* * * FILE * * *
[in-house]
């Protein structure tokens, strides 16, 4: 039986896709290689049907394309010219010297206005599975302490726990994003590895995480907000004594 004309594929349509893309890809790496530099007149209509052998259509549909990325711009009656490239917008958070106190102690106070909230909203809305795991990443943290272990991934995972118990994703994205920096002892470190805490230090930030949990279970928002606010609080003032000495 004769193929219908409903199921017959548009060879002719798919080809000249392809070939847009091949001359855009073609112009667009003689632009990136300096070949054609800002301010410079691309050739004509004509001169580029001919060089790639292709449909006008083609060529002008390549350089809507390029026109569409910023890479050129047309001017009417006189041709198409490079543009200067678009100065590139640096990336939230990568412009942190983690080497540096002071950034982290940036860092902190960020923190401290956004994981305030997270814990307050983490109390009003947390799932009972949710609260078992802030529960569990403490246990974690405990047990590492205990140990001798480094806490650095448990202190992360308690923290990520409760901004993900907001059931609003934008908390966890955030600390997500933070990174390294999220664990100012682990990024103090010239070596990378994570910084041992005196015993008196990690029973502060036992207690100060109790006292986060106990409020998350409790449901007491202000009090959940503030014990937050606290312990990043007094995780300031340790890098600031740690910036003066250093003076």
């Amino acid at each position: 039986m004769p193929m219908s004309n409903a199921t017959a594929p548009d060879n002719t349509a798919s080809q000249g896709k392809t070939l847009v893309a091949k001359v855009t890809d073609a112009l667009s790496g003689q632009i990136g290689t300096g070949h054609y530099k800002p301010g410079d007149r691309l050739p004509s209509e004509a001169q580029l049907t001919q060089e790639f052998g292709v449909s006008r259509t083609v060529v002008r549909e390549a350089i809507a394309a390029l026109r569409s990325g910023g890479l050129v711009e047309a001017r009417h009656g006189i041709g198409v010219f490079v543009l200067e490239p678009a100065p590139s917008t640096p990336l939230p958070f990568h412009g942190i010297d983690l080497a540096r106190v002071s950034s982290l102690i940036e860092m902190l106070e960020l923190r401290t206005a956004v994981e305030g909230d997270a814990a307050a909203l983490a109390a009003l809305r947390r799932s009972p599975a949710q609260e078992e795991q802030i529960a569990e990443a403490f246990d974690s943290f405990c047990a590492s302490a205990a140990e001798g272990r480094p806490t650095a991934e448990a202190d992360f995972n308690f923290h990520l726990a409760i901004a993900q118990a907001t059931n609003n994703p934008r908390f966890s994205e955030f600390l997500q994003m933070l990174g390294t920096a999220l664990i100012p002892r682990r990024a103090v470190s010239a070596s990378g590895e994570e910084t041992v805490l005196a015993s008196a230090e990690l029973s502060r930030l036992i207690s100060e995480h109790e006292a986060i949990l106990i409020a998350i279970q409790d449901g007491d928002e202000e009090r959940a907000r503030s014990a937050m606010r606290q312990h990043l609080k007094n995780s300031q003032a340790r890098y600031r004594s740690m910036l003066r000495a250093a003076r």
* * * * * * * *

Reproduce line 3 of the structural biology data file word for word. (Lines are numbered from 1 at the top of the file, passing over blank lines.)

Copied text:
């Amino acid at each position: 039986m004769p193929m219908s004309n409903a199921t017959a594929p548009d060879n002719t349509a798919s080809q000249g896709k392809t070939l847009v893309a091949k001359v855009t890809d073609a112009l667009s790496g003689q632009i990136g290689t300096g070949h054609y530099k800002p301010g410079d007149r691309l050739p004509s209509e004509a001169q580029l049907t001919q060089e790639f052998g292709v449909s006008r259509t083609v060529v002008r549909e390549a350089i809507a394309a390029l026109r569409s990325g910023g890479l050129v711009e047309a001017r009417h009656g006189i041709g198409v010219f490079v543009l200067e490239p678009a100065p590139s917008t640096p990336l939230p958070f990568h412009g942190i010297d983690l080497a540096r106190v002071s950034s982290l102690i940036e860092m902190l106070e960020l923190r401290t206005a956004v994981e305030g909230d997270a814990a307050a909203l983490a109390a009003l809305r947390r799932s009972p599975a949710q609260e078992e795991q802030i529960a569990e990443a403490f246990d974690s943290f405990c047990a590492s302490a205990a140990e001798g272990r480094p806490t650095a991934e448990a202190d992360f995972n308690f923290h990520l726990a409760i901004a993900q118990a907001t059931n609003n994703p934008r908390f966890s994205e955030f600390l997500q994003m933070l990174g390294t920096a999220l664990i100012p002892r682990r990024a103090v470190s010239a070596s990378g590895e994570e910084t041992v805490l005196a015993s008196a230090e990690l029973s502060r930030l036992i207690s100060e995480h109790e006292a986060i949990l106990i409020a998350i279970q409790d449901g007491d928002e202000e009090r959940a907000r503030s014990a937050m606010r606290q312990h990043l609080k007094n995780s300031q003032a340790r890098y600031r004594s740690m910036l003066r000495a250093a003076r």